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Facts.

Defendant Shute purchased passage for a seven day cruise on the Tropicale, a
ship owned by Plaintiff, through a Washington travel agent. The face of each ticket
contained terms and conditions of passage, which included an agreement that all
matters disputed or litigated subject to the travel agreement, would be before a Florida
court. Defendant boarded the ship in California, which then sailed to Puerto Vallarta,
Mexico before returning to Los Angeles. While the ship was in international waters,
Defendant Eulala Shute was injured from slipping on a deck mat. Defendants filed suit
in Federal District Court in Washington. Defendant filed a motion for summary
judgment, alleging that the clause in the tickets required Defendants to bring their suit in
Florida.

Issue. Whether the court should enforce a forum-selection clause forcing individuals to
submit to jurisdiction in a particular state.

Held. Yes. The Supreme Court of the United States held that the Court of Appeals erred
in refusing to enforce the forum-selection clause.
Forum-selection clauses contained in form passage contracts are subject to judicial
scrutiny for fundamental fairness, but where they are not lacking in fairness, they will be
enforced.

Facts. Rudzewicz and MacShara (Defendants), residents of Michigan, had a contract


with Burger King (Plaintiff) as franchisees for 20 years. The contract said that the
franchise relationship would be established in Miami (where Plaintiff’s principal offices
are) and that the relationship would be governed by Florida law. Defendants fell behind
in monthly payments and Plaintiff brought a diversity action in federal court in Florida.
Defendants argued that the court lacked jurisdiction because Defendants were
residents of Michigan and the claim did not “arise” in Florida. The Court said the claims
did arise under the Florida long-arm statute and found for Plaintiff. The Court of Appeals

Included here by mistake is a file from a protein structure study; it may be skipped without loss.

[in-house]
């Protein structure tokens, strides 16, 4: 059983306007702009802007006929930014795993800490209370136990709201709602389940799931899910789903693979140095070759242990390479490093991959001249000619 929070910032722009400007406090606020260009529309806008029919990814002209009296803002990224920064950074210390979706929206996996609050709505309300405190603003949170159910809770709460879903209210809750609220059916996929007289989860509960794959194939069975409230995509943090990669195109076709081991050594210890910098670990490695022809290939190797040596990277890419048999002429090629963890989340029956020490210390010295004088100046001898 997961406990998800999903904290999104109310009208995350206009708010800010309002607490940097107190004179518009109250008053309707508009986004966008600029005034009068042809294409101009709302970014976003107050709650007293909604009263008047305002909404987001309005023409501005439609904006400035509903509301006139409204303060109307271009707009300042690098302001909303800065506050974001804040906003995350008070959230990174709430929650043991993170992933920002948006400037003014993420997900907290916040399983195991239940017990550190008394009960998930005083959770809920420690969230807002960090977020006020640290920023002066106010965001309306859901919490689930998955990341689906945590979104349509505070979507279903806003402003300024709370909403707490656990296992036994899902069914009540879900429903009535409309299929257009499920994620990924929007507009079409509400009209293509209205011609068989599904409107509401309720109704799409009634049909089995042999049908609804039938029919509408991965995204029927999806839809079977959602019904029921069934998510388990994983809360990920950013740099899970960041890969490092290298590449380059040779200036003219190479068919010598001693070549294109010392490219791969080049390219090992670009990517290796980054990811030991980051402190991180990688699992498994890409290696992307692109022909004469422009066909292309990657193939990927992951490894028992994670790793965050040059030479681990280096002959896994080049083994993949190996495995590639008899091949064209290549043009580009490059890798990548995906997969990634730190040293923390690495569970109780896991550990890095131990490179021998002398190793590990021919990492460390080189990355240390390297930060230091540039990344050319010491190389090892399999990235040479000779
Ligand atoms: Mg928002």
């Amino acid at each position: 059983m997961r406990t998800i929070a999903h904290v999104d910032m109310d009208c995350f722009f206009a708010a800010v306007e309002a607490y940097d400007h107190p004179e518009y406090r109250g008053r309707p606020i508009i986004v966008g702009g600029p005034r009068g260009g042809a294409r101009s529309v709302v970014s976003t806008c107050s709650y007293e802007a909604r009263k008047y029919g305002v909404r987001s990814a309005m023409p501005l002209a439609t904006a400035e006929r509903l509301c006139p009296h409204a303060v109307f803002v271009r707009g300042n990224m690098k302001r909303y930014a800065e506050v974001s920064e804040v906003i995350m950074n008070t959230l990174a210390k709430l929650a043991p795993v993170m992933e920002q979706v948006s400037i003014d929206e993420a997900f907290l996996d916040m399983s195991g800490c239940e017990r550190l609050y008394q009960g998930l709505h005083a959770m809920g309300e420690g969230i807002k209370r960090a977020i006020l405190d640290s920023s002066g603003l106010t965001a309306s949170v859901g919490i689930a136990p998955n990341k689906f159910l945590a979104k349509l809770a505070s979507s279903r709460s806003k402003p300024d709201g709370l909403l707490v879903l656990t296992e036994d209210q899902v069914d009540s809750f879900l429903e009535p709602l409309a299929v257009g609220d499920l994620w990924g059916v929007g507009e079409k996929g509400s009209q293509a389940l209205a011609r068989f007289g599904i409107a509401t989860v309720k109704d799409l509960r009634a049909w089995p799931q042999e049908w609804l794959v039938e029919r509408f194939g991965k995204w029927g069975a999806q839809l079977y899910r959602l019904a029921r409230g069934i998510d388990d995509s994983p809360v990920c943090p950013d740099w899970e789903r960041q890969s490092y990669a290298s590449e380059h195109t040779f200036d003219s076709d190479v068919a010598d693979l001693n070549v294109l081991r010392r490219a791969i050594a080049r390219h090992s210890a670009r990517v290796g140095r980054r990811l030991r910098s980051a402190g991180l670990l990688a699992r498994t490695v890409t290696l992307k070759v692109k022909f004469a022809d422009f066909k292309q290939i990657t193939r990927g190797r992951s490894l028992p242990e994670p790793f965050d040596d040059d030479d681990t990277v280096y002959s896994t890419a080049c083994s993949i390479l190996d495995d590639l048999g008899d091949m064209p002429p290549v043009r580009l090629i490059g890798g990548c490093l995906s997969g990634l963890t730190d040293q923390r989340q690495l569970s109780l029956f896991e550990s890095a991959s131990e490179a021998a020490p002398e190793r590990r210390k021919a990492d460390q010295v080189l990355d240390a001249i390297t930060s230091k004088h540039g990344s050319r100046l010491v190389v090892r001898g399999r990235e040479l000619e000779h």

reversed on the grounds that exercising jurisdiction would offend the “fundamental
fairness of due process.” P appealed.

Issue. : May a court may exercise personal jurisdiction on a franchisee in an action for
breach of contract when the franchisee voluntarily accepts long-term and exacting
regulation by the franchisor’s headquarters, the franchisee had notice that he may be
subject to suit in the forum state, and the franchisee would not be gravely
disadvantaged by exercising jurisdiction in the forum state?

Held. Yes. Reversed and remanded. The general rule is that Defendant must have
minimum contacts with the forum state so that Defendant’s conduct and connection are
such that Defendant can reasonably foresee being hailed into court there. In addition,
the court must consider whether asserting personal jurisdiction will comport with
“notions of fair play and substantial justice.” If litigation in the forum state would cause a
“severe disadvantage,” then minimum contacts are not enough. The contract term
stating that the franchise relationship would be governed by Florida law constituted
“purposeful availment” of the benefits and protections of Florida law by the defendants.
When a contract calling for a certain forum is not made under duress or
misrepresentation then jurisdiction over the defendants is proper unless the defendants
would be inconvenienced to such an extent that having to litigate in the forum state
would be unconstitutional.